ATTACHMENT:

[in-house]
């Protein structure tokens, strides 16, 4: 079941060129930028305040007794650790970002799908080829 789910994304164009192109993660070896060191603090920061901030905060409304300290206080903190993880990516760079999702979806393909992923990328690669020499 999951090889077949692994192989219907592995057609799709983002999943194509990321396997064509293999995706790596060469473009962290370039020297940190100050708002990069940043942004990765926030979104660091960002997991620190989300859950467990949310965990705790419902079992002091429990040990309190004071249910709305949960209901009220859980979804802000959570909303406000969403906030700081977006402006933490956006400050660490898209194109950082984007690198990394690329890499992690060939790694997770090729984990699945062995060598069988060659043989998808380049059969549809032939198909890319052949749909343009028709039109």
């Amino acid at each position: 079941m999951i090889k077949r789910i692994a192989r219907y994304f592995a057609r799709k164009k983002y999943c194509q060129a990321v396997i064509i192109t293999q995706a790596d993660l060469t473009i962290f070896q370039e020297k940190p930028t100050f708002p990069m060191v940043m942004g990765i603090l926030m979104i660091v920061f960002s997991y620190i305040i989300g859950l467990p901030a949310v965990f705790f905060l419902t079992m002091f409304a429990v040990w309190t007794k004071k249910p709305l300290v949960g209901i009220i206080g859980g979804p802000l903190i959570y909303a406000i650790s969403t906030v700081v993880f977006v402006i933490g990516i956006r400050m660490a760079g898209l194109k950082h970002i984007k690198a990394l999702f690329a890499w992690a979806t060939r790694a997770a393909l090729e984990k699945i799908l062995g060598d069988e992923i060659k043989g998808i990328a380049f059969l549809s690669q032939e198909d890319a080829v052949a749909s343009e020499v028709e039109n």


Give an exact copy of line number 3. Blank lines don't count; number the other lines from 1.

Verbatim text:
């Amino acid at each position: 079941m999951i090889k077949r789910i692994a192989r219907y994304f592995a057609r799709k164009k983002y999943c194509q060129a990321v396997i064509i192109t293999q995706a790596d993660l060469t473009i962290f070896q370039e020297k940190p930028t100050f708002p990069m060191v940043m942004g990765i603090l926030m979104i660091v920061f960002s997991y620190i305040i989300g859950l467990p901030a949310v965990f705790f905060l419902t079992m002091f409304a429990v040990w309190t007794k004071k249910p709305l300290v949960g209901i009220i206080g859980g979804p802000l903190i959570y909303a406000i650790s969403t906030v700081v993880f977006v402006i933490g990516i956006r400050m660490a760079g898209l194109k950082h970002i984007k690198a990394l999702f690329a890499w992690a979806t060939r790694a997770a393909l090729e984990k699945i799908l062995g060598d069988e992923i060659k043989g998808i990328a380049f059969l549809s690669q032939e198909d890319a080829v052949a749909s343009e020499v028709e039109n």